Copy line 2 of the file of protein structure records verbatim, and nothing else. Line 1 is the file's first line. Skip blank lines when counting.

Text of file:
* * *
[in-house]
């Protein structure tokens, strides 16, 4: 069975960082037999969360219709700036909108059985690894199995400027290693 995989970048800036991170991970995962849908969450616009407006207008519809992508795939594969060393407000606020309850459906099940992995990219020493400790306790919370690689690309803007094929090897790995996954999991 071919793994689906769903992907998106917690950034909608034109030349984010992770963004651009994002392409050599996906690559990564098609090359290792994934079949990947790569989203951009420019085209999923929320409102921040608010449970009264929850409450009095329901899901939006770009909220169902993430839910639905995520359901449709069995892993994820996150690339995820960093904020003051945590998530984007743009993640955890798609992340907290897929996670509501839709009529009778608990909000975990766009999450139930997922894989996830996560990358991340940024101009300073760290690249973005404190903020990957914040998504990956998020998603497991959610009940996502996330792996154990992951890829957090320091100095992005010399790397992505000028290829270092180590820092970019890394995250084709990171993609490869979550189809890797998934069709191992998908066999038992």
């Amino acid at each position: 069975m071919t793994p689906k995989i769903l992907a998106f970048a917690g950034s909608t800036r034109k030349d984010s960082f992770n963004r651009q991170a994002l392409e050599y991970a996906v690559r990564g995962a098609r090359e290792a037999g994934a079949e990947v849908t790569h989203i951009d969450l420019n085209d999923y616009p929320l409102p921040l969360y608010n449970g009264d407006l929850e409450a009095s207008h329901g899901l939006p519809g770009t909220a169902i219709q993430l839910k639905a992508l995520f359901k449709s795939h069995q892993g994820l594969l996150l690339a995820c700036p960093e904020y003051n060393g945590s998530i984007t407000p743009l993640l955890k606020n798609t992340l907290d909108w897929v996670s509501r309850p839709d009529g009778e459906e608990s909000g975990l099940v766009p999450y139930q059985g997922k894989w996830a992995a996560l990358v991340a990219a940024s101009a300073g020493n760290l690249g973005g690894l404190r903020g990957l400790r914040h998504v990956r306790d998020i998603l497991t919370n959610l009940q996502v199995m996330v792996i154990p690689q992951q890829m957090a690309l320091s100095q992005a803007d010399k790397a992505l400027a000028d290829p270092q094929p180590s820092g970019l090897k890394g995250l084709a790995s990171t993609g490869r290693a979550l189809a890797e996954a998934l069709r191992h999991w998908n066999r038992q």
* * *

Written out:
């Protein structure tokens, strides 16, 4: 069975960082037999969360219709700036909108059985690894199995400027290693 995989970048800036991170991970995962849908969450616009407006207008519809992508795939594969060393407000606020309850459906099940992995990219020493400790306790919370690689690309803007094929090897790995996954999991 071919793994689906769903992907998106917690950034909608034109030349984010992770963004651009994002392409050599996906690559990564098609090359290792994934079949990947790569989203951009420019085209999923929320409102921040608010449970009264929850409450009095329901899901939006770009909220169902993430839910639905995520359901449709069995892993994820996150690339995820960093904020003051945590998530984007743009993640955890798609992340907290897929996670509501839709009529009778608990909000975990766009999450139930997922894989996830996560990358991340940024101009300073760290690249973005404190903020990957914040998504990956998020998603497991959610009940996502996330792996154990992951890829957090320091100095992005010399790397992505000028290829270092180590820092970019890394995250084709990171993609490869979550189809890797998934069709191992998908066999038992």